I’m a systems analyst and deal with complex software every day. However I’m still amazed when companies release bad code on their customers. Case in point: Pizzahut.com
I received an email from Pizza Hut offering their Panormous Pizza for $10. I happened to be lazy and hungry at that very moment and clicked on the “Order Now” button in the HTML. As the site loaded I notice that the URL was passing several knapsacks (marketing and order variables) to the site. I was then prompted to login. For some reason the website for ordering pizza has a login that is more restrictive than most. If you screw up either your login ID or password it doesn’t tell you which you entered wrong; it just says “login incorrect”. After a few attempts at remembering my login ID and password for a fast-food website, I figure out the combo – and the real fun begins.
First I’m presented with a screen after the login that shows my “hometown Pizza Hut” – the closest store to my home – correctly and asks if I want carryout or delivery. I select carryout because I may be lazy but I’m also cheap; having worked as a pizza delivery guy in my youth I always tip them well – so most of the time I pick up the orders myself. The next screen I’m prompted to select the location nearest my house and presented with a Microsoft Virtual Earth satellite view of my neighborhood complete with all the Pizza Huts in southeastern PA and northern DE shown with tiny Pizza Hut icons. But my “hometown pizza hut” was displayed correctly on the previous page. Why am I being asked to select it again? I do it anyway.
By this time I notice that all the knapsack information is gone. The site doesn’t know that I want the Panormous Pizza for $10 – so I have to find it. Is it a featured product? Nope. It sure isn’t a Tuscani Pasta. After clicking on various tabs I finally find it hidden under “Pick Your Crust”. The Panormous is not a crust – it’s a pizza. So what is it doing there? Now I’m not just hungry, I feel hungry AND like I’m still at the office.
The website allows you to customize the toppings per pizza – but the Panormous is actually two separate pizzas packaged together. Each pizza can have a separate topping but I can either double my order or have both pizzas be the same topping. The page is confusing and offers too many choices (why? I’m ordering a pizza, not building a house) – but the page cannot handle two pizzas, two different toppings, one price. To make matters worse the Panormous is showing up at regularly price, not the $10 promised in the email.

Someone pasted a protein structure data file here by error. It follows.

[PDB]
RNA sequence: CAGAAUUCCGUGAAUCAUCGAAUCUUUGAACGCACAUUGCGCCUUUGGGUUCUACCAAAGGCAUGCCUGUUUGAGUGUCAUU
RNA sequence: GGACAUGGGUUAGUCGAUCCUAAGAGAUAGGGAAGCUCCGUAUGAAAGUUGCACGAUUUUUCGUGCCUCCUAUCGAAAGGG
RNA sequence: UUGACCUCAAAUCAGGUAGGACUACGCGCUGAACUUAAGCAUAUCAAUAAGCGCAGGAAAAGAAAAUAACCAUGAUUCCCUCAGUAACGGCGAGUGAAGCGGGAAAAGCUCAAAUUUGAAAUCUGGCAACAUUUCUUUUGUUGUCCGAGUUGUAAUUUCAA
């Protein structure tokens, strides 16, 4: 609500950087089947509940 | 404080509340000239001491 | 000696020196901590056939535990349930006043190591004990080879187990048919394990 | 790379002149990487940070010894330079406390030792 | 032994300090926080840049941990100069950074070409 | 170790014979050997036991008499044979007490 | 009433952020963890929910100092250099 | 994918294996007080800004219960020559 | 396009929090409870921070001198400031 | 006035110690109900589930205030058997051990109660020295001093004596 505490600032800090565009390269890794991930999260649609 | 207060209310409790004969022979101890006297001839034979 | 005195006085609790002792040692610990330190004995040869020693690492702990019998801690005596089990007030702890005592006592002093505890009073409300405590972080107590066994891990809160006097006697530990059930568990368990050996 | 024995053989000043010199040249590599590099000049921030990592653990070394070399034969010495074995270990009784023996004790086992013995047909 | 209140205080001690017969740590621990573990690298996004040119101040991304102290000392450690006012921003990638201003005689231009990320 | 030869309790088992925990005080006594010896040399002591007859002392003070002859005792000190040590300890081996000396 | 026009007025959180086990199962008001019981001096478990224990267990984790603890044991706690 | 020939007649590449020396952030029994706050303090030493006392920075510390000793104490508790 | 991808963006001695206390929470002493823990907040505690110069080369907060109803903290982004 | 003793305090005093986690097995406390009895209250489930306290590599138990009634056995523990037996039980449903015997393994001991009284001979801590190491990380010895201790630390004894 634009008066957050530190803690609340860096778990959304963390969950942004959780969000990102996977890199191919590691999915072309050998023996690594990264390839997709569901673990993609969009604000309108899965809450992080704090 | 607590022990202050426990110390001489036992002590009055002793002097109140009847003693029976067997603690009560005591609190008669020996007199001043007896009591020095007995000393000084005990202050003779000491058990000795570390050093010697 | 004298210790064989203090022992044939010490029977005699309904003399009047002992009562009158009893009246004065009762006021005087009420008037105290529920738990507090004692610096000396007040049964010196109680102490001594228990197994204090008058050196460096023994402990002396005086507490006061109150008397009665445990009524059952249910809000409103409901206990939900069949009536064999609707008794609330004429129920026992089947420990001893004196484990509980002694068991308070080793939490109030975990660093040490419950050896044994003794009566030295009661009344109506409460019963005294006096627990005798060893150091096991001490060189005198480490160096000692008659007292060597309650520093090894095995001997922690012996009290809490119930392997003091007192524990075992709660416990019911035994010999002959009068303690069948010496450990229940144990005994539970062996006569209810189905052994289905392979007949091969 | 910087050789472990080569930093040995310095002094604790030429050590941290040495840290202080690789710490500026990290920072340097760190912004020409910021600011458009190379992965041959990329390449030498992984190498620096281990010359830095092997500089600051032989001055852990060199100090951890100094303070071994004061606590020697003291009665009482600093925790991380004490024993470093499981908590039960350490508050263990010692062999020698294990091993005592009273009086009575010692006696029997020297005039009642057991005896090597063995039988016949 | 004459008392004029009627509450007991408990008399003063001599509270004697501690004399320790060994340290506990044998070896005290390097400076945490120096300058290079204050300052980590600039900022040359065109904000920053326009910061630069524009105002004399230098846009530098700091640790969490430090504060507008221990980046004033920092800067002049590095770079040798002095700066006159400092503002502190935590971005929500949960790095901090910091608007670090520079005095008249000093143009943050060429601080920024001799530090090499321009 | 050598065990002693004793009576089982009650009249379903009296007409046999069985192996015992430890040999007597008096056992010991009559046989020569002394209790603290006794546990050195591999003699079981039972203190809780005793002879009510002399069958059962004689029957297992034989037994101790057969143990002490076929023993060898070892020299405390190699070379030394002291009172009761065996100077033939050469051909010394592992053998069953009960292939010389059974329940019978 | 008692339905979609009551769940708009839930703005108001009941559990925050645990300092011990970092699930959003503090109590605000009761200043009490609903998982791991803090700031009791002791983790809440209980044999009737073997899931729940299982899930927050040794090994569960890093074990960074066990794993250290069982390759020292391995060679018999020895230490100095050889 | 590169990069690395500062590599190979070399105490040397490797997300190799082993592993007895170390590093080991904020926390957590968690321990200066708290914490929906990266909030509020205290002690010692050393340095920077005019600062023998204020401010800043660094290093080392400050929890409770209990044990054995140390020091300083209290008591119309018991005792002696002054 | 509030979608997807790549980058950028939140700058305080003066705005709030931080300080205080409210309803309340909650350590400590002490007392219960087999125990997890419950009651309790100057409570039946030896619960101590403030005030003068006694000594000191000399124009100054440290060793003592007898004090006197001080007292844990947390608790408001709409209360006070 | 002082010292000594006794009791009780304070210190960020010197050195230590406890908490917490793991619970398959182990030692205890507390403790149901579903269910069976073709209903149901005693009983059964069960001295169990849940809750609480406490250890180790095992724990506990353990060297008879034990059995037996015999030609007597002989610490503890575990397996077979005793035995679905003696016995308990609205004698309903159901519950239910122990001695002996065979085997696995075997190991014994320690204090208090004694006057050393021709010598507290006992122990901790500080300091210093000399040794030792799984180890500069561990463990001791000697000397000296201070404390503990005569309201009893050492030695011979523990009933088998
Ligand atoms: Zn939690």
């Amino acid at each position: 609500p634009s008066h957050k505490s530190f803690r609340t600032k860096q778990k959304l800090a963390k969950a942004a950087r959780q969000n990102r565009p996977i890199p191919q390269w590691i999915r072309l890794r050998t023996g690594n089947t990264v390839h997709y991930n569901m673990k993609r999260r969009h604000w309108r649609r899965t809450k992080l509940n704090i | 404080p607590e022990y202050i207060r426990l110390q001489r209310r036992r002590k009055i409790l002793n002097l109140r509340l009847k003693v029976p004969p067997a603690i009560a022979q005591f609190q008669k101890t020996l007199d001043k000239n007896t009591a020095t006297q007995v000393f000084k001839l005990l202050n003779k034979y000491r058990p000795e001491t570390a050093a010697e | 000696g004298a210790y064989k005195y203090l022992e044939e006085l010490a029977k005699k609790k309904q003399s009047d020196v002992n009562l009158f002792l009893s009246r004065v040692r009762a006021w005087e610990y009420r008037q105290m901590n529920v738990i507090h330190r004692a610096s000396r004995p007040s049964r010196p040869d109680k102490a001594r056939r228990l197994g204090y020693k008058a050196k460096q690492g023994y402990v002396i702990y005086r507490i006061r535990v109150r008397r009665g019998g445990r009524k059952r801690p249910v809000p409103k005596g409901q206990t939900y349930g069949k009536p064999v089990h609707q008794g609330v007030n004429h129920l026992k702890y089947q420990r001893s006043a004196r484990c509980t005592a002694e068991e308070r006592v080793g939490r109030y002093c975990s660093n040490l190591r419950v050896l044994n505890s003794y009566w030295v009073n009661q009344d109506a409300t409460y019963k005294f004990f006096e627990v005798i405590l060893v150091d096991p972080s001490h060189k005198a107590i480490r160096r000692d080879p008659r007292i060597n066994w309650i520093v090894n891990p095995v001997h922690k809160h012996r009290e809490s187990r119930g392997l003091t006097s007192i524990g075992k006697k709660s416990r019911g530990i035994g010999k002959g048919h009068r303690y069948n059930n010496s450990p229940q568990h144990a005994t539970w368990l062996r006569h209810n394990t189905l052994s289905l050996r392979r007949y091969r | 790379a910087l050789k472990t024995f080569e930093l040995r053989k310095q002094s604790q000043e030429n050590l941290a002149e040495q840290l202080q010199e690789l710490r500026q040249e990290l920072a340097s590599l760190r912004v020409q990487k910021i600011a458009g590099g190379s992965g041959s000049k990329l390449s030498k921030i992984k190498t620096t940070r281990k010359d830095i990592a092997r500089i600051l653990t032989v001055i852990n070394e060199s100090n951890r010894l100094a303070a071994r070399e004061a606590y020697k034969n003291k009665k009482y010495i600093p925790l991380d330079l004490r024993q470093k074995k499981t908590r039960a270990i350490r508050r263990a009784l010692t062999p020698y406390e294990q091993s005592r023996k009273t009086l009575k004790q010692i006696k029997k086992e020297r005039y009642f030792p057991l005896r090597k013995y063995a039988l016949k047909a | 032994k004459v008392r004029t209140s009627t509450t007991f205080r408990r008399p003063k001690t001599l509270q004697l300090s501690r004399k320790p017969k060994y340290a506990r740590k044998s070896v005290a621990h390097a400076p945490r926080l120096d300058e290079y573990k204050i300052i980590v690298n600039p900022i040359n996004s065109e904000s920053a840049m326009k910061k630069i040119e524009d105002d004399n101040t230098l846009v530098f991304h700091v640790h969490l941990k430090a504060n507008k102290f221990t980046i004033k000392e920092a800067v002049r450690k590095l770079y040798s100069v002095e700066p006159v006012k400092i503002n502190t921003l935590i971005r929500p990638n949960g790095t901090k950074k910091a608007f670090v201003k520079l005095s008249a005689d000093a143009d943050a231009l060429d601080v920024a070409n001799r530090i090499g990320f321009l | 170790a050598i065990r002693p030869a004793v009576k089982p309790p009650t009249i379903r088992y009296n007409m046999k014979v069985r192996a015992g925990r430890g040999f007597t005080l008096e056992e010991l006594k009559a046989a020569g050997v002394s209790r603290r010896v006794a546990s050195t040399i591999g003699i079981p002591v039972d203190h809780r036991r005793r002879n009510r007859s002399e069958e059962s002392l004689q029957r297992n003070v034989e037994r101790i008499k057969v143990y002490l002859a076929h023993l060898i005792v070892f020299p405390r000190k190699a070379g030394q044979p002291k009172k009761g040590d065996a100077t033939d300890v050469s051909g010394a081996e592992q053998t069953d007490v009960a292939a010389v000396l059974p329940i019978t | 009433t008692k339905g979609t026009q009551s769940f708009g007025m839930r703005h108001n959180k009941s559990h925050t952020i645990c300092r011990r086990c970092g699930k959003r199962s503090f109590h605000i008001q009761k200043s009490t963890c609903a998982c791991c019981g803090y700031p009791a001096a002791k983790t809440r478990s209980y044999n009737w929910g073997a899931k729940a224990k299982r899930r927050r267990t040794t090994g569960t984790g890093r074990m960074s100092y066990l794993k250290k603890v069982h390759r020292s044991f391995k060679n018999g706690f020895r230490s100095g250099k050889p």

I search the website and find a phone number to call. I speak to a woman who mispronounces my name after I’ve spelled it twice. I explain my trouble with the site and ask her how to order a pizza on the website. Her solution? “Call the store and place your order over the phone. Do you want the number?” I mention that they will need a coupon code to complete the order (I’ve actually gone through this before a long time ago). She said that the website may not be displaying correctly because the store doesn’t offer the pizza. I laughed. “You don’t really know, do you?” I said and hung up. Now I’m not only hungry, I’m really annoyed.
I find a feedback form and start typing away in the memo section… And run out of space. The memo field is limited to 520 characters including line breaks – that’s about 80 words or so.
I call my “hometown pizza hut” in desperation and they hook me up – no problem.
The whole ordering online process is a mess. It clearly hasn’t been quality tested thoroughly. It seems laid out more for product placement and advertising than it does for ordering products. In fairness to the web designers they probably did what they were paid to do. The site requirements came from the marketing department where everybody thought about how cool the site looked and nobody considered its purpose. Had they actually tried to order a pizza the errors would have been easily apparent. A round of QA would have kept this multimillion dollar firm from releasing one of the worst websites I’ve used that doesn’t have a URL that ends in .gov.
In the Grand Scheme of things the failure of this website means little, but it doesn’t take much to do a decent website in the year 2009.